My last post identified self-efficacy as an important link between a person's goals and their ability to sustain action toward those goals. If we experience ourselves as efficacious--if we feel that we are in control of our destinies--we will be more likely to muster the motivation to do what we know is best for us.
In my co-authored book The Art and Science of Brief Psychotherapies, I wrote a chapter specific to solution-focused brief therapy (SFBT). The idea behind SFBT is that, instead of focusing on a person's problems, it is often helpful to identify strengths and build upon these. The psychologist using SFBT identifies what you're doing when you're not having problems; when you're acting in a manner more consistent with your goals. From those exceptions to problem patterns, it is possible to find solution patterns: positive modes of thought and behavior that can be duplicated in new situations.
Thus, if I'm working with a trader with discipline problems in a SFBT framework, I will review his recent trading with him and work with him to identify occasions when he *did* follow his plans and trade in control. We'll then figure out how he was able to do that and create a solution pattern from his own recent behavior. Perhaps, for instance, we'll learn that he was able to trade in a disciplined way when he traded a position reasonable for his portfolio size, took a break after losing trades, and clearly identified a market direction in his pre-opening preparations. We might then use a self-hypnosis technique to mentally rehearse these solution patterns again and again--until they become a more natural part of the trader's repertoire.
Research on SFBT suggests that the approach works because it directly improves the individual's self-efficacy. Here's what I had to say in my book chapter:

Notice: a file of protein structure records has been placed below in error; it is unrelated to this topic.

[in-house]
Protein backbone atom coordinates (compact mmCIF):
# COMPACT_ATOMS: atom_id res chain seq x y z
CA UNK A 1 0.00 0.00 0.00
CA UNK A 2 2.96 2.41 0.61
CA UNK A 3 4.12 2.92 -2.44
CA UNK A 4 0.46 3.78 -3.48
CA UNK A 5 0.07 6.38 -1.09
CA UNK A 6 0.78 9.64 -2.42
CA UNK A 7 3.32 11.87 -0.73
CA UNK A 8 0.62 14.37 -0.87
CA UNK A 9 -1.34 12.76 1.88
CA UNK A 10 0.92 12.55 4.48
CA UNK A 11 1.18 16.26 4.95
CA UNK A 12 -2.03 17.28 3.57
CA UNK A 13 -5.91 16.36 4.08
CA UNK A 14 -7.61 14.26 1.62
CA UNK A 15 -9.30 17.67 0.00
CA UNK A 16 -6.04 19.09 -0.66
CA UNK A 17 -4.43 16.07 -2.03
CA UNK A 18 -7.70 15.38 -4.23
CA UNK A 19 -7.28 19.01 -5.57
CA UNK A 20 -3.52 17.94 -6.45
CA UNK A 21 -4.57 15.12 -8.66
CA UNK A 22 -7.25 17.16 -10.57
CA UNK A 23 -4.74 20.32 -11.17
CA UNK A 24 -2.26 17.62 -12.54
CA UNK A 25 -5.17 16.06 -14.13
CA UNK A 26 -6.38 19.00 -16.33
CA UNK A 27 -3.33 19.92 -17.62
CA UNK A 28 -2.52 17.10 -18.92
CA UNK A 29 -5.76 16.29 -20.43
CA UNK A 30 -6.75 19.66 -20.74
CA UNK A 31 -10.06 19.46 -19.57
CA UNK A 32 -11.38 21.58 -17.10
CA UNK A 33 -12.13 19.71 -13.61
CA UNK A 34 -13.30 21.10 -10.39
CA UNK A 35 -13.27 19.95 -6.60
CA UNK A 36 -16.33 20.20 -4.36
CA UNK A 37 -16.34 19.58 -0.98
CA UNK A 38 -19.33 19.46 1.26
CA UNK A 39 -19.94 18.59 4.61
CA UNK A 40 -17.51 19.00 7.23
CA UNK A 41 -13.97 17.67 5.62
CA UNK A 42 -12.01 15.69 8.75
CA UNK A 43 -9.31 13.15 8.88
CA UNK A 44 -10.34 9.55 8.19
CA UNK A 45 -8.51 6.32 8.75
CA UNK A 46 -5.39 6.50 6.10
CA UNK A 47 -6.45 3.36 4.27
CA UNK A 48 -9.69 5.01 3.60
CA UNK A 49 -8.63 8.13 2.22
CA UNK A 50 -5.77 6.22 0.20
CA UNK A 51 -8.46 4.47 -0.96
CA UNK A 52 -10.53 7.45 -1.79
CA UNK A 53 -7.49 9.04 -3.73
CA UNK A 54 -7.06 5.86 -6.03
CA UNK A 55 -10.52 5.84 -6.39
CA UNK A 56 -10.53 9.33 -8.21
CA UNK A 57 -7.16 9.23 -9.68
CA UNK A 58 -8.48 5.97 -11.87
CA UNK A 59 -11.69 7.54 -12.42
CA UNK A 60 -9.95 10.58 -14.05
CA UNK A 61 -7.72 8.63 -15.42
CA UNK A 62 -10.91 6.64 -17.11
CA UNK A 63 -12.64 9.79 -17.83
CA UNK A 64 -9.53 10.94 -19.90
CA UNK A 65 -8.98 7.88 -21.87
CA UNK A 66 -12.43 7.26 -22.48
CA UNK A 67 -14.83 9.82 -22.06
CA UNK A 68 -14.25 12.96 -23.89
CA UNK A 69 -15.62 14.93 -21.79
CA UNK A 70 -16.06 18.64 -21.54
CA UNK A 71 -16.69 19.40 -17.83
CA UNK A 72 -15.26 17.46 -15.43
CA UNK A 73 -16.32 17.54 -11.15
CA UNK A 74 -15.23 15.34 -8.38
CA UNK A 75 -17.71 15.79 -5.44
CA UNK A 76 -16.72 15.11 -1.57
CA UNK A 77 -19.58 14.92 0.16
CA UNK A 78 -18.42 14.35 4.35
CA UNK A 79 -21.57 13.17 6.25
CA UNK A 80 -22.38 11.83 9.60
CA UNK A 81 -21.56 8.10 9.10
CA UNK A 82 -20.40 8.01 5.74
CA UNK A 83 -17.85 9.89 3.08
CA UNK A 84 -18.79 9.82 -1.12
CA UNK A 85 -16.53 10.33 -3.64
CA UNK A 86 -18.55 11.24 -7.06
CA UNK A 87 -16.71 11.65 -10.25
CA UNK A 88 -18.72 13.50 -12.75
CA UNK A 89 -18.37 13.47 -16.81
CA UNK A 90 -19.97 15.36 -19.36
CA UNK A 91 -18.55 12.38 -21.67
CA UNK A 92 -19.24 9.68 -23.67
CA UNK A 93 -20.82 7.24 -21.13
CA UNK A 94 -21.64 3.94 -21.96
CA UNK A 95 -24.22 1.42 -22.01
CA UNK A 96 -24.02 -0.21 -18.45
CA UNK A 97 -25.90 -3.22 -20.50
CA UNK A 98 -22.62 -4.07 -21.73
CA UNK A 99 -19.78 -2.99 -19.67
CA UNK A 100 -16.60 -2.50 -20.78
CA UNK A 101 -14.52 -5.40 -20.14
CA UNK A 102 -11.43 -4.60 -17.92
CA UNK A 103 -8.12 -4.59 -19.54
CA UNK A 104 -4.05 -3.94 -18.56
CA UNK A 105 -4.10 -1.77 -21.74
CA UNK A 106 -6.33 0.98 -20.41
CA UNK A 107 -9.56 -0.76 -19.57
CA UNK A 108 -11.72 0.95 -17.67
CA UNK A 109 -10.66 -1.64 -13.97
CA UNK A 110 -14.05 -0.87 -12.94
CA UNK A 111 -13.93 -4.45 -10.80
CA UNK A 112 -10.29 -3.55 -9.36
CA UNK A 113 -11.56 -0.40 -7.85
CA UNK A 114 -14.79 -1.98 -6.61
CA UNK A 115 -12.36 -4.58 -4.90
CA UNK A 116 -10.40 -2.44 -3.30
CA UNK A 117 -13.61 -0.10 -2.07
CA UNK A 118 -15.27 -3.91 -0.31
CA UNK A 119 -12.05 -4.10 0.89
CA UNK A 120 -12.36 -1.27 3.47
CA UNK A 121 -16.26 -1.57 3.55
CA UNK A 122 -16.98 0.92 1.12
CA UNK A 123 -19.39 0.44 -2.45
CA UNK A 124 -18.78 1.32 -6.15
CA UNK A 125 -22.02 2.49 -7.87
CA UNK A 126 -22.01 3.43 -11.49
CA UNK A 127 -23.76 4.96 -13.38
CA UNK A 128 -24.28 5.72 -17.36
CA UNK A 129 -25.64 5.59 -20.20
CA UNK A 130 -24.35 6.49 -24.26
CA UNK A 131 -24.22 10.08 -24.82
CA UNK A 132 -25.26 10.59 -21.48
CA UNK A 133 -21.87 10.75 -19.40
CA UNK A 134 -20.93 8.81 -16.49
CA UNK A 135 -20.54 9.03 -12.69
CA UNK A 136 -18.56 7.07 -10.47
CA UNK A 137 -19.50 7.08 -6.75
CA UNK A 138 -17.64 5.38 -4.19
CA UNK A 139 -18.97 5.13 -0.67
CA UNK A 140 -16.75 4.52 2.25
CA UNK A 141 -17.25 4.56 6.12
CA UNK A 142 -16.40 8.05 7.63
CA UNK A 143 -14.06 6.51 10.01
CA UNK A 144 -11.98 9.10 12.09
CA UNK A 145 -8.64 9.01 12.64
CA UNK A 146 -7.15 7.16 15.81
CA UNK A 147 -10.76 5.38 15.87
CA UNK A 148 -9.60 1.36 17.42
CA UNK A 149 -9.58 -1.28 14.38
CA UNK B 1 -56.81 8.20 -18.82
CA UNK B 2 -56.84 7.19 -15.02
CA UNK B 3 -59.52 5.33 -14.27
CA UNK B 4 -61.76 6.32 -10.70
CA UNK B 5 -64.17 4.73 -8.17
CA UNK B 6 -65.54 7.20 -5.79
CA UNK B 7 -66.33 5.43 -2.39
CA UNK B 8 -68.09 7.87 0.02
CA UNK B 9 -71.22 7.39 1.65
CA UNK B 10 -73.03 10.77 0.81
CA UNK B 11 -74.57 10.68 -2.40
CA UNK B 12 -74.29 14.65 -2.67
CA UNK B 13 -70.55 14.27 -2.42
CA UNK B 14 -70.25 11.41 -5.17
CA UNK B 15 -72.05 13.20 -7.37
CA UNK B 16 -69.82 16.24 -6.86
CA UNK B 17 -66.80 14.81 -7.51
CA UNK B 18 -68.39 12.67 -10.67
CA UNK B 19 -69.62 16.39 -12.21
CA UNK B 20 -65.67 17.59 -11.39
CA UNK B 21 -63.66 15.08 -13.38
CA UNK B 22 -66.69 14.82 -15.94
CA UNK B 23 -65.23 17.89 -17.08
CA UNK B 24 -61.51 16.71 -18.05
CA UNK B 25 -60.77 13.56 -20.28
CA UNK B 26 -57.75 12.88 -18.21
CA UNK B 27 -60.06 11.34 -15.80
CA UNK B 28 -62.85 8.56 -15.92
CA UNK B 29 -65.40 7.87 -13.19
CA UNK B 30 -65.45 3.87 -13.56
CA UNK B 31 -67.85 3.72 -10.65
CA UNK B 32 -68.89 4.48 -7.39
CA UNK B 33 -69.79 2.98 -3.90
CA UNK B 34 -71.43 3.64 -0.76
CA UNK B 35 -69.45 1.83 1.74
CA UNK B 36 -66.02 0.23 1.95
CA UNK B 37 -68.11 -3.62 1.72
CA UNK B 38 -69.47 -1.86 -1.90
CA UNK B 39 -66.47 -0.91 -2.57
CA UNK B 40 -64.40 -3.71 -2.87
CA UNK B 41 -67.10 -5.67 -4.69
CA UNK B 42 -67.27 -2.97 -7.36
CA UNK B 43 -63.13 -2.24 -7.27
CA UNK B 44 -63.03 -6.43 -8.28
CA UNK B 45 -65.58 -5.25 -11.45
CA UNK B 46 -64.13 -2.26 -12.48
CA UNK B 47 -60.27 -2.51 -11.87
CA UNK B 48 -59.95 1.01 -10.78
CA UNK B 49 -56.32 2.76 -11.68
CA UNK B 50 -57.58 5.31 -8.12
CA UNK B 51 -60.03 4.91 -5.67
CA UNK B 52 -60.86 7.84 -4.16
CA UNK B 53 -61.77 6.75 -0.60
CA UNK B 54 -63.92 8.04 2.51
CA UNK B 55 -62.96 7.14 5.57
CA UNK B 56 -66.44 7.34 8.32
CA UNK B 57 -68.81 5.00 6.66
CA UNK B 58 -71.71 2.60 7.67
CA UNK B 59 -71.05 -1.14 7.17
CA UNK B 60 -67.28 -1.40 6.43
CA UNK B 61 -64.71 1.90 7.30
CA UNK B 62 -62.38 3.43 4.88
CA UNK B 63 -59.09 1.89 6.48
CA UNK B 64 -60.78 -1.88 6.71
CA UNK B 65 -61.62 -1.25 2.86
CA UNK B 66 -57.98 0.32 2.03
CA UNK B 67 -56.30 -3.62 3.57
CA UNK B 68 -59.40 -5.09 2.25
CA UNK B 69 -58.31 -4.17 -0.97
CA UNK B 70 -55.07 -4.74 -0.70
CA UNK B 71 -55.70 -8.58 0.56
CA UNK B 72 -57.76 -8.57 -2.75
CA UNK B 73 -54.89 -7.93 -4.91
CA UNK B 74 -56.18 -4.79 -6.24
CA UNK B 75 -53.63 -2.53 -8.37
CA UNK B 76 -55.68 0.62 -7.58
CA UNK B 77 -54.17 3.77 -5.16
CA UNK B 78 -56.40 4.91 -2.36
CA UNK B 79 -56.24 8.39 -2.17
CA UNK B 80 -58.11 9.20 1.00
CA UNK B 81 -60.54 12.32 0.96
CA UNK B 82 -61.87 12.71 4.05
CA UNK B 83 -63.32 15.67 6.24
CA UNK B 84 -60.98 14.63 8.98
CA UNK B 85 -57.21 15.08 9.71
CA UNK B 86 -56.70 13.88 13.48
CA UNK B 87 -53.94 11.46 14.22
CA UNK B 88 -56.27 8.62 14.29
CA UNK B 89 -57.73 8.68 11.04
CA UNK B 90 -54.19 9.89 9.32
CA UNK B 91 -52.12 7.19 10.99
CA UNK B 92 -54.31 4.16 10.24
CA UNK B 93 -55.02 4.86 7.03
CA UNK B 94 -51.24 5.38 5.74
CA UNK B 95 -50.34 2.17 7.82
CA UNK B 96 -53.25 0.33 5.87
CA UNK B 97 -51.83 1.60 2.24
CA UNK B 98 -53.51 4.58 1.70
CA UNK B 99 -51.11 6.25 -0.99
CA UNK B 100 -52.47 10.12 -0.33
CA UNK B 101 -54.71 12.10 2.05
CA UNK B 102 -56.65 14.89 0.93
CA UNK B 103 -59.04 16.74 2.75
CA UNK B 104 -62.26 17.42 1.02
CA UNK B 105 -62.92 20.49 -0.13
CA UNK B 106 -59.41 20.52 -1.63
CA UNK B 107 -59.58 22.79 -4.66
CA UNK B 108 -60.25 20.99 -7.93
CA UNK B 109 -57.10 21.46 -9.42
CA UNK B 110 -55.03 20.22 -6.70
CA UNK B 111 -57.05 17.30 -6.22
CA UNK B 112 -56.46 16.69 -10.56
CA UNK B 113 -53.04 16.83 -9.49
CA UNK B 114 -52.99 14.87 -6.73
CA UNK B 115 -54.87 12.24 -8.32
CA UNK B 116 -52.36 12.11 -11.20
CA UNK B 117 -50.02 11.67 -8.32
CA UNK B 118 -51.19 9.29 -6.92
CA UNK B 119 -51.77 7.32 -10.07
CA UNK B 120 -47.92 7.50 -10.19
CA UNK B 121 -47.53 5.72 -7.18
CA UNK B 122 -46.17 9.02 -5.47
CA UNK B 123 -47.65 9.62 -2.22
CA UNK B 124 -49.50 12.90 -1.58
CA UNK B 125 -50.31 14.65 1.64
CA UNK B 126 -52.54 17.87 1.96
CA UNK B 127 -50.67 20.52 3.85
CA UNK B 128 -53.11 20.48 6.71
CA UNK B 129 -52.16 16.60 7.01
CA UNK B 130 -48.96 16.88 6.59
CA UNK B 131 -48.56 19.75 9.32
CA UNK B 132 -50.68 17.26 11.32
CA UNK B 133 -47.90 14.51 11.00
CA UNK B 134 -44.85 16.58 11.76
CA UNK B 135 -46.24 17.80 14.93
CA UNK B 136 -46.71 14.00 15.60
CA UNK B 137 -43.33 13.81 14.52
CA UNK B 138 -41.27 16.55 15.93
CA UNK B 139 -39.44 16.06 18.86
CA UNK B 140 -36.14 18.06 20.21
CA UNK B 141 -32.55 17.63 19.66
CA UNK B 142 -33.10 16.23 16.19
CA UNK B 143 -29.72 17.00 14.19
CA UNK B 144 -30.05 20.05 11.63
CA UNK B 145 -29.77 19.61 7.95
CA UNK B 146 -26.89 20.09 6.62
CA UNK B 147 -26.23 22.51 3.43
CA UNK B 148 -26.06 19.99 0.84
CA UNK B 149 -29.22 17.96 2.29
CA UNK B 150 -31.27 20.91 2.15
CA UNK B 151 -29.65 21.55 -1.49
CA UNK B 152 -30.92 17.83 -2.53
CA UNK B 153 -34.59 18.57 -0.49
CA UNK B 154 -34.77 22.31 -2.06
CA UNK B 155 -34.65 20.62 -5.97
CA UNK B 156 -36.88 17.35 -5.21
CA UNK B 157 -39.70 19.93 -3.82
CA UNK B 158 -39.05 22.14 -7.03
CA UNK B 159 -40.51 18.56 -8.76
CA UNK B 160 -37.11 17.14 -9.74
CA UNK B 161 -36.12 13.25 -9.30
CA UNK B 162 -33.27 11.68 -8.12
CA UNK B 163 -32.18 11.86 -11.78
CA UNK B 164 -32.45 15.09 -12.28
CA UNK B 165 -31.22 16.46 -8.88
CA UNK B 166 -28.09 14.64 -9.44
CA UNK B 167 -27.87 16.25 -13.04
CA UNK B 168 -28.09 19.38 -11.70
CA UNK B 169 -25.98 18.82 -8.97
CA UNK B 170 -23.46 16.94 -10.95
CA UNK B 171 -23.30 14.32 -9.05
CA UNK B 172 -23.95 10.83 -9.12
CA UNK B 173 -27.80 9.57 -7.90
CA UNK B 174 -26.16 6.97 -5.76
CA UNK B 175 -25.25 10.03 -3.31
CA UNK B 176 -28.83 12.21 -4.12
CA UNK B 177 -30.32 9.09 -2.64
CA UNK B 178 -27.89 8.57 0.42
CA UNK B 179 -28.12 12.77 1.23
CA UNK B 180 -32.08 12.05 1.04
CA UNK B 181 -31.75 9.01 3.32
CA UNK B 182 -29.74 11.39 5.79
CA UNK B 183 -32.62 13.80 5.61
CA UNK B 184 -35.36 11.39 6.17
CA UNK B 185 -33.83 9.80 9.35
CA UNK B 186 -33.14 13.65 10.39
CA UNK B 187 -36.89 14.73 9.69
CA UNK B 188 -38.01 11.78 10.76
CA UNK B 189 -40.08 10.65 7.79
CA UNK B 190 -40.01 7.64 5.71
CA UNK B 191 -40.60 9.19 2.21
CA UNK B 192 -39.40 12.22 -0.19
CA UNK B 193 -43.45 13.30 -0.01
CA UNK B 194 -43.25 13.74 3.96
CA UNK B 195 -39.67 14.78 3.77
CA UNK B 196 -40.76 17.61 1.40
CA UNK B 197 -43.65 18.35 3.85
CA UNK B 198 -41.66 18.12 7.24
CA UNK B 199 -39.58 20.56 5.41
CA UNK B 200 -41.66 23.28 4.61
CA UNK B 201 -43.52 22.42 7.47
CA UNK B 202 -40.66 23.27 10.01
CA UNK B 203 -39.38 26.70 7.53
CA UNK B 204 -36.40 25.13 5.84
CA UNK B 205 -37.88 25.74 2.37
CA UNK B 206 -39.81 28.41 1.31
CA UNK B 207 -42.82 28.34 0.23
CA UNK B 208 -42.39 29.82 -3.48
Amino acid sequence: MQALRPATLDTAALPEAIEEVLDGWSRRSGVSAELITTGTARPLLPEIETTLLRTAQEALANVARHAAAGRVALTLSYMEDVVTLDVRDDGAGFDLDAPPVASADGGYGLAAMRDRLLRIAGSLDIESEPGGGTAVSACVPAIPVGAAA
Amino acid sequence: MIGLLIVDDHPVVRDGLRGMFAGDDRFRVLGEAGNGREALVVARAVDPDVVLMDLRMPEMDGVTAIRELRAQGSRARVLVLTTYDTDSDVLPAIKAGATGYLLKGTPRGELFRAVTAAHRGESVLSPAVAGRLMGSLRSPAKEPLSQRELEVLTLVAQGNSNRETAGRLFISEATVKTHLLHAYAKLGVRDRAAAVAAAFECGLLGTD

"Beyebach et al (1996) examined SFBT outcomes and found that the sole significant predictor of success was client internal locus of control, which reflects the degree to which individuals perceive that they are in control of their lives. The internal locus was positively correlated with favorable pretreatment reports of change and subsequent goal formation in counseling" (p. 96).
Pretreatment reports of change refer to partially successful efforts that the person made prior to getting professional help. By focusing individuals on what they are already doing to change and by helping them form clear, doable, positive goals, the solution-focused approach enables them to feel more efficacious, more in control of their own lives.
This, I have found, is the most effective means for helping people bridge the gap between their actions and their goals. If coaching or counseling focuses on problems and what people are doing wrong, it unwittingly reinforces the lack of efficacy. By identifying what you're already doing--even in a small way--to bring you closer to your goals and then gradually building on that, you increase your sense of control and eventually pave the way for larger goals and greater progress.
Positive focus, measurable and achievable goals: these are key to a trader's self-coaching and improved control over one's own actions.
A Solution-Focused Linkfest
The Most Important Question to Ask When You're in a Slump